Basement construction is increasing in popularity due to limited space and soaring property prices. If you wish to add space and value to your property, basement construction may be for you. Due to the nature of the works, such projects can also impact neighbouring properties, making obtaining a Party Wall Award essential. In this blog, we will be discussing the role of the party wall surveyor during basement construction, the necessary steps involved and how they work along with other practices such as structural engineers.
Party Wall Act
First of all, what is the Party Wall Act 1996? The Party Wall Act 1996 is a piece of legislation that governs the construction of work close to neighbouring properties. The act aims to safeguard both property owners during the construction process. The Party Wall Surveyor essentially acts as a mediator between the two parties, provides expert advice on the requirements of the act and assesses the properties before, during and after the building works commence.
The first step is determining whether the work is notifiable under the Party Wall Act 1996. These works include the following.
- If you work on an existing wall or floor structure that is shared with another property such as; a loft conversion, supporting a beam on a Party Wall, removing walls in a flat or excavating for a basement.
- If you are building on, or at the boundary with another property.
- If you are excavating near neighbouring buildings to a lower depth than their foundation.
The notice informs the adjoining owner of the proposed works and their impact on their property. The Party Wall Surveyor helps prepare and serve these notices, ensuring they are accurate and comprehensive. In this blog, we will be looking into aspects concerning basement conversions. Once the notice has been served, the adjoining owner will then have the following options.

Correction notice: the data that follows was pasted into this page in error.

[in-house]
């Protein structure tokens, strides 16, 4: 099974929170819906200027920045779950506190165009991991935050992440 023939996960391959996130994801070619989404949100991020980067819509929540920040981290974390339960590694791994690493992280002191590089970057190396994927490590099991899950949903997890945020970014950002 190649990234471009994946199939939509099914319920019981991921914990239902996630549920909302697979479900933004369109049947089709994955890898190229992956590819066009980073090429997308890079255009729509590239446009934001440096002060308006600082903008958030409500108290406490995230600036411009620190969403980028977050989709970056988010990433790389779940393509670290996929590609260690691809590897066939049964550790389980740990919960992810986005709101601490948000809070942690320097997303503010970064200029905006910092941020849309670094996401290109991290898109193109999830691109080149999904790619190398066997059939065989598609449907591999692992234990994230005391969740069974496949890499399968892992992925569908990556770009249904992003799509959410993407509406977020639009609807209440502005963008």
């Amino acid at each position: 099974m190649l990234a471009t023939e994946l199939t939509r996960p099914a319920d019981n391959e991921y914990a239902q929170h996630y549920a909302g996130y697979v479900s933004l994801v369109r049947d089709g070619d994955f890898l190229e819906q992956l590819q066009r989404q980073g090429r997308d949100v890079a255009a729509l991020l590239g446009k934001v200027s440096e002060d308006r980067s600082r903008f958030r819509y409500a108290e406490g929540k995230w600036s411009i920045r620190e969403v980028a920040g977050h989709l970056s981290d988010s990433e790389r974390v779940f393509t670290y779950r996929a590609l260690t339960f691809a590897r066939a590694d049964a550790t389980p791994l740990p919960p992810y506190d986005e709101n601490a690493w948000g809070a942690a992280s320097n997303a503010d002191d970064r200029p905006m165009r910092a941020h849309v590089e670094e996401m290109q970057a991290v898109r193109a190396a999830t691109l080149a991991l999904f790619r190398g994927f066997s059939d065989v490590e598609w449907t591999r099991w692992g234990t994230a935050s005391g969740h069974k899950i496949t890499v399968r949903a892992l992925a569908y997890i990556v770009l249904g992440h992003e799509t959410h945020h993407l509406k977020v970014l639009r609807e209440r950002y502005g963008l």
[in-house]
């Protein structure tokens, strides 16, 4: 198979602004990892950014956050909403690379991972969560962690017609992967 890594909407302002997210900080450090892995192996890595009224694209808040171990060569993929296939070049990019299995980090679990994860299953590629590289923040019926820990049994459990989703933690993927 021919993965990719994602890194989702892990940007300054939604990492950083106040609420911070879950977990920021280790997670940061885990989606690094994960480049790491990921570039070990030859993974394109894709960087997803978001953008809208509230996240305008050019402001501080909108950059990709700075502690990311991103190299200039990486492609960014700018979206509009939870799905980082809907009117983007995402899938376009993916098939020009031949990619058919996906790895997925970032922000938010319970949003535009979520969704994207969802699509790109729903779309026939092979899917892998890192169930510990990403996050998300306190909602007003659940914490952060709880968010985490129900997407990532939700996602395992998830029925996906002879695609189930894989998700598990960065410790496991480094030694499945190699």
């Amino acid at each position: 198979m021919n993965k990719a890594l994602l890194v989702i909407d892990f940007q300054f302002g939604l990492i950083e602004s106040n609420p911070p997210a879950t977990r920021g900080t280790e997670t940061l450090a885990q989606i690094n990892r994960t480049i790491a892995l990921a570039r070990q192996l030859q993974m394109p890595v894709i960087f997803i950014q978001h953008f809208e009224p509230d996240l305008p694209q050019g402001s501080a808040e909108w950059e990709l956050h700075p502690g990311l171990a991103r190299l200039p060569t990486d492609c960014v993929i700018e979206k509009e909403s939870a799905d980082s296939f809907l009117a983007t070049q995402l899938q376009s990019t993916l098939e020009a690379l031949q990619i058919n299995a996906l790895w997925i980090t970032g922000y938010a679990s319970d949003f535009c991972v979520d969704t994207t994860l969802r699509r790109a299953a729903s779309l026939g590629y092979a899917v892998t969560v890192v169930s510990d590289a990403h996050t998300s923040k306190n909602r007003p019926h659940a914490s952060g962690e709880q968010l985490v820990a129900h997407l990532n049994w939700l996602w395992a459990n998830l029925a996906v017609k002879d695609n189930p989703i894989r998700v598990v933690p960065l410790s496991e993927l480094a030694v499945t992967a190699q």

- Provide written consent with conditions within 14 days
- Serve a counter-notice
- Provide written consent after 14 days from the day of the notice
- Refuse consent, which will start a dispute resolution
- If they decide to do nothing, after 14 days this will be recognised as a dispute.
Once the response from the adjoining owner is received, the surveyor(s) will start drafting the Party Wall Award. This legally binding document outlines the rights of all parties involved and sets out the work that proceeds. However, before the works continue you must collect the relevant Information.
- You must have all the calculations of the works and the engineering drawings (this is not always available whilst the Party Wall matters are ongoing).
- You need to obtain architectural drawings.
- You will need the temporary works information, this will be the most important piece of documentation because it looks at how the basement will be dug out. (The neighbours’ properties are most at risk when the basement will be dug out as it can affect the potential neighbours’ extension Party Wall).
- The soil conditions will need to be checked, which include borehole information and trial hole information.
A Schedule of Condition should also be included in the Party Wall Award. This report will document the current condition of the adjoining owner's properties, particularly in the areas most likely to be affected by the basement construction. The surveyor prepares this report to ensure that damages can be easily identified and that claims of damages are valid.
The structural engineer's role is to design the structural elements of the basement and ensure that the proposed works meet building regulations. The Party Wall Surveyor will review the proposed designs and the impact on the adjoining owner.